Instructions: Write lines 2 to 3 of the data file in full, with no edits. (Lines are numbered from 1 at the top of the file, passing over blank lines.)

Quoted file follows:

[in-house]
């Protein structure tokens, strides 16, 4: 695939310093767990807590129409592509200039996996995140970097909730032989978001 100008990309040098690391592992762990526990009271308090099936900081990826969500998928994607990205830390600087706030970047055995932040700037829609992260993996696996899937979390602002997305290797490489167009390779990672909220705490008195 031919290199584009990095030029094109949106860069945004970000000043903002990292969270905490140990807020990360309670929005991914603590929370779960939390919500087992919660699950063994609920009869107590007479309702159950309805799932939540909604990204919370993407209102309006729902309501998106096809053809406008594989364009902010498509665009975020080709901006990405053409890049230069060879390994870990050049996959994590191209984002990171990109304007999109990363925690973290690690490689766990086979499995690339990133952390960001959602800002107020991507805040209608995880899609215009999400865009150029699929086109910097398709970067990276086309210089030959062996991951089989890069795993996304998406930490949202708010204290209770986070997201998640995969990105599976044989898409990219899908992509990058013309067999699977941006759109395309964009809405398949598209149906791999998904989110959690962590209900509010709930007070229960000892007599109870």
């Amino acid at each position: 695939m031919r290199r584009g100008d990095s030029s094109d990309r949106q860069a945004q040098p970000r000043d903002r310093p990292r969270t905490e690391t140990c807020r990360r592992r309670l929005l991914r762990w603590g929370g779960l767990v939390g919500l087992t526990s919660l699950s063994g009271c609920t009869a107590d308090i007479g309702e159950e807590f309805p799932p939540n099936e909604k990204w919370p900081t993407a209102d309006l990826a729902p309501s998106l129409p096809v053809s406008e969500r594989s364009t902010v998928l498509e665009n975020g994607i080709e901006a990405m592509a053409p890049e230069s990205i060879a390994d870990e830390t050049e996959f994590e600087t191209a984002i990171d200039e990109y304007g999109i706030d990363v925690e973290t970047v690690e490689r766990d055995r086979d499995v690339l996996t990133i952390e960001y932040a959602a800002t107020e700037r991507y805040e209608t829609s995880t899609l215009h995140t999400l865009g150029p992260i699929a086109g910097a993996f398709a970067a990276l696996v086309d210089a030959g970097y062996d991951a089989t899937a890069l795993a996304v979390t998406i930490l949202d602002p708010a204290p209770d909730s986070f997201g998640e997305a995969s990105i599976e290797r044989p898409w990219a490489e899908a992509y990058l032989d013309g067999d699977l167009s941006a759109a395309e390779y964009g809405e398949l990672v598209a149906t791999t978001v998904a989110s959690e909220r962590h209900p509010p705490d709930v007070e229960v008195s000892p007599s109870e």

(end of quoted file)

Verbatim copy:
């Protein structure tokens, strides 16, 4: 695939310093767990807590129409592509200039996996995140970097909730032989978001 100008990309040098690391592992762990526990009271308090099936900081990826969500998928994607990205830390600087706030970047055995932040700037829609992260993996696996899937979390602002997305290797490489167009390779990672909220705490008195 031919290199584009990095030029094109949106860069945004970000000043903002990292969270905490140990807020990360309670929005991914603590929370779960939390919500087992919660699950063994609920009869107590007479309702159950309805799932939540909604990204919370993407209102309006729902309501998106096809053809406008594989364009902010498509665009975020080709901006990405053409890049230069060879390994870990050049996959994590191209984002990171990109304007999109990363925690973290690690490689766990086979499995690339990133952390960001959602800002107020991507805040209608995880899609215009999400865009150029699929086109910097398709970067990276086309210089030959062996991951089989890069795993996304998406930490949202708010204290209770986070997201998640995969990105599976044989898409990219899908992509990058013309067999699977941006759109395309964009809405398949598209149906791999998904989110959690962590209900509010709930007070229960000892007599109870």
């Amino acid at each position: 695939m031919r290199r584009g100008d990095s030029s094109d990309r949106q860069a945004q040098p970000r000043d903002r310093p990292r969270t905490e690391t140990c807020r990360r592992r309670l929005l991914r762990w603590g929370g779960l767990v939390g919500l087992t526990s919660l699950s063994g009271c609920t009869a107590d308090i007479g309702e159950e807590f309805p799932p939540n099936e909604k990204w919370p900081t993407a209102d309006l990826a729902p309501s998106l129409p096809v053809s406008e969500r594989s364009t902010v998928l498509e665009n975020g994607i080709e901006a990405m592509a053409p890049e230069s990205i060879a390994d870990e830390t050049e996959f994590e600087t191209a984002i990171d200039e990109y304007g999109i706030d990363v925690e973290t970047v690690e490689r766990d055995r086979d499995v690339l996996t990133i952390e960001y932040a959602a800002t107020e700037r991507y805040e209608t829609s995880t899609l215009h995140t999400l865009g150029p992260i699929a086109g910097a993996f398709a970067a990276l696996v086309d210089a030959g970097y062996d991951a089989t899937a890069l795993a996304v979390t998406i930490l949202d602002p708010a204290p209770d909730s986070f997201g998640e997305a995969s990105i599976e290797r044989p898409w990219a490489e899908a992509y990058l032989d013309g067999d699977l167009s941006a759109a395309e390779y964009g809405e398949l990672v598209a149906t791999t978001v998904a989110s959690e909220r962590h209900p509010p705490d709930v007070e229960v008195s000892p007599s109870e």